U.S. Secretary of State Hillary Clinton's speech at the Women of the World Summit on Monday in New York City stopped short of actually naming and pointing to the Catholic Church and others opposed to the Obama administration's contraceptive mandate. That being said, she did have plenty to say about "extremists" and their battle against women both in America and beyond.
While speaking about the U.S.'s responsibility to be a role model for women and girls across the world, Clinton transitioned from sharing a story about a Tunisian woman to railing on about issues "here at home" that women are facing. Additionally, she seemed to equate those embroiled in this home-front debacle with extremism -- although she stopped short of saying it explicitly.
Clinton's words began innocuously, as she spoke about an encounter she had at a recent town hall meeting in Tunis, Tunisia. She said that an Islamic woman stood up and shared her personal experience working with the U.S. and the surprise that many had at her willingness to collaborate with the West (and vice-versa).
Then, Clinton told the audience, "I told her that, in America, in Tunisia, anywhere in the world, women should have the right to make their own choices about what they wear...how they worship...the causes that they support." These words led Clinton to make statements about extremists who are trying to strip away women's rights across the world.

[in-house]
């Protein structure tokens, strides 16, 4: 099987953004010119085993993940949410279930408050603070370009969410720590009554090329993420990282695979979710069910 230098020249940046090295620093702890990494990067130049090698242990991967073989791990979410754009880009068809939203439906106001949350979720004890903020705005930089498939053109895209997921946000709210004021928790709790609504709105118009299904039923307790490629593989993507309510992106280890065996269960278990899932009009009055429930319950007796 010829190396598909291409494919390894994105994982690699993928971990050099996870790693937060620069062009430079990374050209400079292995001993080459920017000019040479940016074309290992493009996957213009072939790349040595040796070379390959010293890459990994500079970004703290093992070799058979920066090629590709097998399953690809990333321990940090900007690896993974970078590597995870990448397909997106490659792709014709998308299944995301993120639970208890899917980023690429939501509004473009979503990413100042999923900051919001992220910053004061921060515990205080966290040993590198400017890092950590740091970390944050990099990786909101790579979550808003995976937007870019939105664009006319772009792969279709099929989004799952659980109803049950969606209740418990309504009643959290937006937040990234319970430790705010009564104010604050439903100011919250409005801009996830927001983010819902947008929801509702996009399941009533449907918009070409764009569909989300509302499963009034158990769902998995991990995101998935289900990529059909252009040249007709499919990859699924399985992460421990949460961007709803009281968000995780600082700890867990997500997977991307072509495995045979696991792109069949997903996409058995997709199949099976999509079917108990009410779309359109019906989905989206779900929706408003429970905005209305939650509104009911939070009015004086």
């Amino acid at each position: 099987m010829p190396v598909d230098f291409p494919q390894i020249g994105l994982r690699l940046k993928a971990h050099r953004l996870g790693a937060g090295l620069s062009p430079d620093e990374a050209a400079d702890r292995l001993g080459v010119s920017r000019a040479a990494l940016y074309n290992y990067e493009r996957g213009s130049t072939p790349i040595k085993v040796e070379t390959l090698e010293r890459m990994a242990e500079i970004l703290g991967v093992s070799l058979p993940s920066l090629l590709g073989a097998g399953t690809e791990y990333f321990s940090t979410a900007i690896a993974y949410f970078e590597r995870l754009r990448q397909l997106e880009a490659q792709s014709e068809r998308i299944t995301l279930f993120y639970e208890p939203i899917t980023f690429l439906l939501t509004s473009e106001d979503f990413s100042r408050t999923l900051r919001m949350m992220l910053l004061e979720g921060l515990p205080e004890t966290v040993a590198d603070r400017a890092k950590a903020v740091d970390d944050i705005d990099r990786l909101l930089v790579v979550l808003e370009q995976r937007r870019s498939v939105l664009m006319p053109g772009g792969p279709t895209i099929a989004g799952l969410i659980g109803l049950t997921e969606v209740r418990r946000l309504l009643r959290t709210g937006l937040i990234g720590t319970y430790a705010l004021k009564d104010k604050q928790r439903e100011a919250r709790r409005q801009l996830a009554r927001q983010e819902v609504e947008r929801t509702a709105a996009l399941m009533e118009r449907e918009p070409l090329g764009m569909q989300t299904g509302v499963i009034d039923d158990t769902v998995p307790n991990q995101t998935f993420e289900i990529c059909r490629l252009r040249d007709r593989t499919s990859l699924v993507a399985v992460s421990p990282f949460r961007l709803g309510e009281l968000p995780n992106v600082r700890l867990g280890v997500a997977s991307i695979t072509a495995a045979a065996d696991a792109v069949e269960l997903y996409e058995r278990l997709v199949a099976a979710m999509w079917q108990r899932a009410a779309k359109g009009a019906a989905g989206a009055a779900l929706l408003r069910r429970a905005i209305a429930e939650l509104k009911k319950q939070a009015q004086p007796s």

"Why extremists always focus on women remains a mystery to me. But they all seem to. It doesn't matter what country they're in or what religion they claim. They all want to control women," Clinton proclaimed. "They want to control how we dress. They want to control how we act. They even want to control the decisions we make about our own health and our own bodies." [Emphasis added]
And she wasn't done there.
"Yes, it is hard to believe but even here at home we have to stand up for women's rights and we have to reject efforts to marginalize any one of us, because America has to set an example for the entire world," she said.
Watch Clinton's words, below:
While the secretary of state was clearly choosing her words carefully and speaking very generally, it seemed as though she was referring to the debate over religious freedom and the contraceptive mandate here in America. Politico's Burns & Haberman was hesitant to attribute the comments to the current contraceptive debate, writing:
Without specifying which policy issues, exactly, she was referring to, Clinton said the United States has to be a "model" for how governments treat women. [...]
It's not an explicitly 2012-related comment. But it comes at a moment when Democrats are trying hard to brand the GOP as an anti-woman party, and when the president's campaign works to cement a huge gender gap in place for the fall campaign. And the gentle politicking by both Clintons underscores what powerful assets the could be in the fall, if they end up coming off the bench in a more aggressive way for Obama and their party.
Daily Beast editor Tina Brown appeared on MSNBC's "Morning Joe," where she discussed Clinton's speech and its application to women's rights in America being "rolled back." Here, too, Brown was vague, but it seemed as though she was referencing recent sociopolitical dialogue. Watch her comments, below: